Comparable Craft Beer Markets on the West Coast

  • British Columbia
    • Craft 18%
    • Import 20% (approximate)
    • Domestic 62% (approximate)
    • Craft sales $205 million (2014)
    • Breweries per capita 2.8
    • Total number of breweries 102
    • Four-year Compound Annual Growth Rate (CAGR) 15%
  • Oregon
    • Craft 40%
    • Import 12% (approximate)
    • Domestic 48% (approximate)
    • Craft sales $400 million (2013)
    • Breweries per capita 7.4
    • Total number of breweries 220
    • Four-year CAGR 21%
  • California
    • Craft 16%
    • Import 14% (approximate)
    • Domestic 70% (approximate)
    • Breweries per capita 1.6
    • Craft sales $588 million (2012)
    • Total number of breweries 554
    • Four-year CAGR 27%

Source: Deloitte

Association

The B.C. Craft Brewers Guild

The B.C. Craft Brewers Guild represents craft brewers from all over B.C. by acting as a united voice speaking for the interests of this sector. The guild hopes to expose more and more people to breweries that brew flavourful local beer with passion and dedication. There are currently 60 different B.C. craft breweries which are enlisted as members, being able to receive guidance and support from the Guild. The mission of the Guild is to support the ongoing creation and discovery of truly great B.C. craft beer, as well as help the industry remain competitive by leveraging policies and regulations.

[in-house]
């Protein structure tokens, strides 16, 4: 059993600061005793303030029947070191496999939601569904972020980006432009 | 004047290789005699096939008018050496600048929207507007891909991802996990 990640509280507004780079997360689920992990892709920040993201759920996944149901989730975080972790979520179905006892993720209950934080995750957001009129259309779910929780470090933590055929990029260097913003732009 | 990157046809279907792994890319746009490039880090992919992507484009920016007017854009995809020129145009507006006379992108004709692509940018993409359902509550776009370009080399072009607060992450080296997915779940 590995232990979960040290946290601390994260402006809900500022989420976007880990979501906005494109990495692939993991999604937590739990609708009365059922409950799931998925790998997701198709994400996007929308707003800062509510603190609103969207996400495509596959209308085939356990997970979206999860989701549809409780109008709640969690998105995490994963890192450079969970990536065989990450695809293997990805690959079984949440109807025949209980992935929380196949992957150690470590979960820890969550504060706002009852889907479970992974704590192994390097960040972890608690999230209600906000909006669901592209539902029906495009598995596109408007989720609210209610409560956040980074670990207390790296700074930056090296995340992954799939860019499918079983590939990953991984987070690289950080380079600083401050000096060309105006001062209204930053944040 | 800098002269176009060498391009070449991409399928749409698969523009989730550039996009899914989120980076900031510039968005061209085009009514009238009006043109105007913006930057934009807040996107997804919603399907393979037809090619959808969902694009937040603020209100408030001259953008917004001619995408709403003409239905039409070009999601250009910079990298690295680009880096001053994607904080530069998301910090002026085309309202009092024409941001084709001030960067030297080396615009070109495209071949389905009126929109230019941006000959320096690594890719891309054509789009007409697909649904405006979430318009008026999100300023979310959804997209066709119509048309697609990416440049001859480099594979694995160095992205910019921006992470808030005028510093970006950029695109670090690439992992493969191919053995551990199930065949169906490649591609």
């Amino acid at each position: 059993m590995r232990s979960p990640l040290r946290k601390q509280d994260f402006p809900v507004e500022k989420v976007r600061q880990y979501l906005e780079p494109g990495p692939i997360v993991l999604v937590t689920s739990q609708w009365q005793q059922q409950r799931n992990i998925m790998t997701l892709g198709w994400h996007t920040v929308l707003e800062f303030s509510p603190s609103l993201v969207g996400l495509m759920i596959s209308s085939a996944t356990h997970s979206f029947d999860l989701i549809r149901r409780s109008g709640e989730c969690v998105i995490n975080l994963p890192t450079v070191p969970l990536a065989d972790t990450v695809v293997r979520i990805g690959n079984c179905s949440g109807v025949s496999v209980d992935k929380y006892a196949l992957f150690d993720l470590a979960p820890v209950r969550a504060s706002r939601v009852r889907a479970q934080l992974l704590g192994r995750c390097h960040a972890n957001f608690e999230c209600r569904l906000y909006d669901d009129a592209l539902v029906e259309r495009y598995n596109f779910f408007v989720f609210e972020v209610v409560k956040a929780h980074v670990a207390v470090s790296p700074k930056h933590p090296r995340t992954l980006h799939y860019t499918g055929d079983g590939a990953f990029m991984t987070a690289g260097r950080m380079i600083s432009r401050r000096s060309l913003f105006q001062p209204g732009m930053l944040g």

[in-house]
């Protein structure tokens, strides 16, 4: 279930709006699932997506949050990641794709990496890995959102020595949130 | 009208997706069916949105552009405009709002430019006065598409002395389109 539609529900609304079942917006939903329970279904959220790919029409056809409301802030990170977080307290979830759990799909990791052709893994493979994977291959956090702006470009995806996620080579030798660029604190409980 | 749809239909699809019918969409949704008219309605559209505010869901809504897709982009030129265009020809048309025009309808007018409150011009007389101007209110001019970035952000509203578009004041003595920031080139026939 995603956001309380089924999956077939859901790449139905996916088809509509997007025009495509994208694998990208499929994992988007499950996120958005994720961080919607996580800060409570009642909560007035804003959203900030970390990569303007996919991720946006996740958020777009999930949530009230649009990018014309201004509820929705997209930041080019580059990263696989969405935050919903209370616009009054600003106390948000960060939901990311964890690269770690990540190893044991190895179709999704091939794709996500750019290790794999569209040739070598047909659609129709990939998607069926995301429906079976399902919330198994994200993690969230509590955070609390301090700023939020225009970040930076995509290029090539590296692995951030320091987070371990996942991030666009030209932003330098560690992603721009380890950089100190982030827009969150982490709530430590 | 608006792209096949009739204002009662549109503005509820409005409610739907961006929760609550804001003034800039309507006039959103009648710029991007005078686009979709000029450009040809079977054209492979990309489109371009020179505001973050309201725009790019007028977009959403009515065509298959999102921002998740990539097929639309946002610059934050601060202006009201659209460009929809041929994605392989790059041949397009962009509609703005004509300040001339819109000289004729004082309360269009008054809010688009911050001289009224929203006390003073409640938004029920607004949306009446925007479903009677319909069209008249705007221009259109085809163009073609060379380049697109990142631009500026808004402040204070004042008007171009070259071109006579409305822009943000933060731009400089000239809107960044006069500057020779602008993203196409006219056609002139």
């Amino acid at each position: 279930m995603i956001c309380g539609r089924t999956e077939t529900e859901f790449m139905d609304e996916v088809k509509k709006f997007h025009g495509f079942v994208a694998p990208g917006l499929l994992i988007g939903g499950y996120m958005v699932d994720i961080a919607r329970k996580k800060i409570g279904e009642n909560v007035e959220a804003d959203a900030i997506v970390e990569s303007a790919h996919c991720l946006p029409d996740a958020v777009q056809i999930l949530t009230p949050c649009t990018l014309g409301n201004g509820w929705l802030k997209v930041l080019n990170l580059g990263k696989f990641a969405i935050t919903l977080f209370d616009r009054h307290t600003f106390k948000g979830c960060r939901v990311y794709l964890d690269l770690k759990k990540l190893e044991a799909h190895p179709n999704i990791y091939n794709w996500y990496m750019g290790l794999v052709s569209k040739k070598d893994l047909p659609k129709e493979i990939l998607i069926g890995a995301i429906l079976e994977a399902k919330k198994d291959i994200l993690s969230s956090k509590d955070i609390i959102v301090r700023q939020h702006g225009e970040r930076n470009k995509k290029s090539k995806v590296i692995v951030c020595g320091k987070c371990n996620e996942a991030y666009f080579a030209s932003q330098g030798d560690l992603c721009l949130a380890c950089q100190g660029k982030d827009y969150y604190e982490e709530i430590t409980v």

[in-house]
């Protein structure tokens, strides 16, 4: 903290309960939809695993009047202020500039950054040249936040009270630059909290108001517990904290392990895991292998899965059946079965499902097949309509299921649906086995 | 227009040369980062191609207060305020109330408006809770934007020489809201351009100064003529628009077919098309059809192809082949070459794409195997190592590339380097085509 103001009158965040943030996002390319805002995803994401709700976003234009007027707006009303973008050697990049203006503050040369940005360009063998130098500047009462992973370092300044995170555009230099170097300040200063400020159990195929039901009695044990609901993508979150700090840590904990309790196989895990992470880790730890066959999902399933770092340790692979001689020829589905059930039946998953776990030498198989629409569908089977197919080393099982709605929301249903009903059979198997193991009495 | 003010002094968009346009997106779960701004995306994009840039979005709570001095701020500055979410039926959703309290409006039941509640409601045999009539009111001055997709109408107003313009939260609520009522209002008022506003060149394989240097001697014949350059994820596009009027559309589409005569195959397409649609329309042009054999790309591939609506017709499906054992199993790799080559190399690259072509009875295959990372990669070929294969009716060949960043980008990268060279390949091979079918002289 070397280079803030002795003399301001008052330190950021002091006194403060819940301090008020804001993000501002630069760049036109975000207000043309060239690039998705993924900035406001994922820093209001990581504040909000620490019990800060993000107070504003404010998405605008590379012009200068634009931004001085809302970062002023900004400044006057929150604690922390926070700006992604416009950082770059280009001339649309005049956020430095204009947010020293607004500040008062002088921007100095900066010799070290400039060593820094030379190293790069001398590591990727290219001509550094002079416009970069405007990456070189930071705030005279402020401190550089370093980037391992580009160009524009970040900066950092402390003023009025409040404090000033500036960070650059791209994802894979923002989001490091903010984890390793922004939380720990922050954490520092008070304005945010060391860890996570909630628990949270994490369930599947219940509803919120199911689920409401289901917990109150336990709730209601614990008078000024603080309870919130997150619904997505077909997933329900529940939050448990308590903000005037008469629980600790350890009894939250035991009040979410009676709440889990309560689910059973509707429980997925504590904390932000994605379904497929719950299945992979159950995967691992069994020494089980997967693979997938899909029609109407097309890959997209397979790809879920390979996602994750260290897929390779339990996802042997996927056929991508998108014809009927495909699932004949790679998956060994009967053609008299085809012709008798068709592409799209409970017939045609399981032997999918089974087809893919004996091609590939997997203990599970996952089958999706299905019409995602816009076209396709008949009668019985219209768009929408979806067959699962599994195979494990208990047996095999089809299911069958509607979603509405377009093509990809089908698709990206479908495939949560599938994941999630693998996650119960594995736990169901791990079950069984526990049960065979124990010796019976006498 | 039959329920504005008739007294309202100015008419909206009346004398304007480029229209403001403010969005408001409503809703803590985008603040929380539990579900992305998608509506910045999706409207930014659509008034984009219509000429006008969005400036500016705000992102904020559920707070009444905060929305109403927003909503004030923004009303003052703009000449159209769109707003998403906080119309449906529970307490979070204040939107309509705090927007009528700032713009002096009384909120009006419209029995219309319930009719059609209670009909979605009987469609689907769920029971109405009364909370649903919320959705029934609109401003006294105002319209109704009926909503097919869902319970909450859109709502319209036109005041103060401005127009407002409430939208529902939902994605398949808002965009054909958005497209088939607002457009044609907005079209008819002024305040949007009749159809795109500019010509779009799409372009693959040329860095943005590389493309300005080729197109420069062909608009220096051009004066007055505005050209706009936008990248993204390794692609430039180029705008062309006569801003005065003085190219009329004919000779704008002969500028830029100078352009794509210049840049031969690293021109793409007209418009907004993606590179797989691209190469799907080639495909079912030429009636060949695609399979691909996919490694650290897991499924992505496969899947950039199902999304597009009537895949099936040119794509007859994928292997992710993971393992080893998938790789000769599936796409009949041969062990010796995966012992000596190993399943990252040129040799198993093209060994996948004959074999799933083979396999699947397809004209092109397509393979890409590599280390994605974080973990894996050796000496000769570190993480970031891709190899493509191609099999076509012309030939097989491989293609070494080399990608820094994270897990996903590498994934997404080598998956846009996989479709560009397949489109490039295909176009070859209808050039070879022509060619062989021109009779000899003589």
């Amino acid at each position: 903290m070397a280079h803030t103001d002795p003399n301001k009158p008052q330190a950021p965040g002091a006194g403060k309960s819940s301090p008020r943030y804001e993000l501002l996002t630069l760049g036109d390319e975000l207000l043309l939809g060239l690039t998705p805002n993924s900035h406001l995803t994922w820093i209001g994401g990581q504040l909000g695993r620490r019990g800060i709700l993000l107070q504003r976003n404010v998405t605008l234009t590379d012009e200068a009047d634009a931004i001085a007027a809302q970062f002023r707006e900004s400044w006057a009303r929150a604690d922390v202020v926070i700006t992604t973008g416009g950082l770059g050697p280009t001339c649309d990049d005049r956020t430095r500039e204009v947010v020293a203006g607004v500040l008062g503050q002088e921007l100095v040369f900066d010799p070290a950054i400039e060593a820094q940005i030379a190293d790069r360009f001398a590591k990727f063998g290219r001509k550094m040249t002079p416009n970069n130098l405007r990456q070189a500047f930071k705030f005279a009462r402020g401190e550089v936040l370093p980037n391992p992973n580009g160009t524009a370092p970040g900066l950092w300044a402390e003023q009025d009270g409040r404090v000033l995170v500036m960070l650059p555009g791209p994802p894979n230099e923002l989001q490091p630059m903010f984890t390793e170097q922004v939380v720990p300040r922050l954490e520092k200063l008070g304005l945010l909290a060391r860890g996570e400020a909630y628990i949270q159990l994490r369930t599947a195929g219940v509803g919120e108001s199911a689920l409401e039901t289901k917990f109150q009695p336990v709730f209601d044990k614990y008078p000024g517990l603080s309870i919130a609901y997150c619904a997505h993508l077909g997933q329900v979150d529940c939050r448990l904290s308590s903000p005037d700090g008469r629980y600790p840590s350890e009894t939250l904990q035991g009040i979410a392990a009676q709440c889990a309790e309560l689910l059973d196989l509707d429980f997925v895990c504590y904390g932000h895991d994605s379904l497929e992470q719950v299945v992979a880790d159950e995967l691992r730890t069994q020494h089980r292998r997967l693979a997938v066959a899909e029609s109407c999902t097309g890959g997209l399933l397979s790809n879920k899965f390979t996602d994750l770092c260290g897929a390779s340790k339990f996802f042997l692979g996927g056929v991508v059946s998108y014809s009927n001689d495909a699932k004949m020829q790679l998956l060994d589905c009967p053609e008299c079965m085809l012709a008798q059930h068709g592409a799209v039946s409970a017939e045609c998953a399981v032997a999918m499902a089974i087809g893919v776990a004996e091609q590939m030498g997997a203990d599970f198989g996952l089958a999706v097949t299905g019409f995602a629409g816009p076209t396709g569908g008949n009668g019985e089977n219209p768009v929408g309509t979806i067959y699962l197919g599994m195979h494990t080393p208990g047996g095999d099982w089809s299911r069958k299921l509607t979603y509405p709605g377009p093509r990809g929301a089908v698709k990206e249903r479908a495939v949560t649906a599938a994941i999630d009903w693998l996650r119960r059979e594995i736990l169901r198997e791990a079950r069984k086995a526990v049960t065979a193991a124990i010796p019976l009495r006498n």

“I've worked with the beer industry for the past 25 years, and to this day I am still amazed by what B.C. craft beer has been able to accomplish in what seems like the blink of an eye.” - Ken Beattie, Executive Director. Website: www.bccraftbeer.com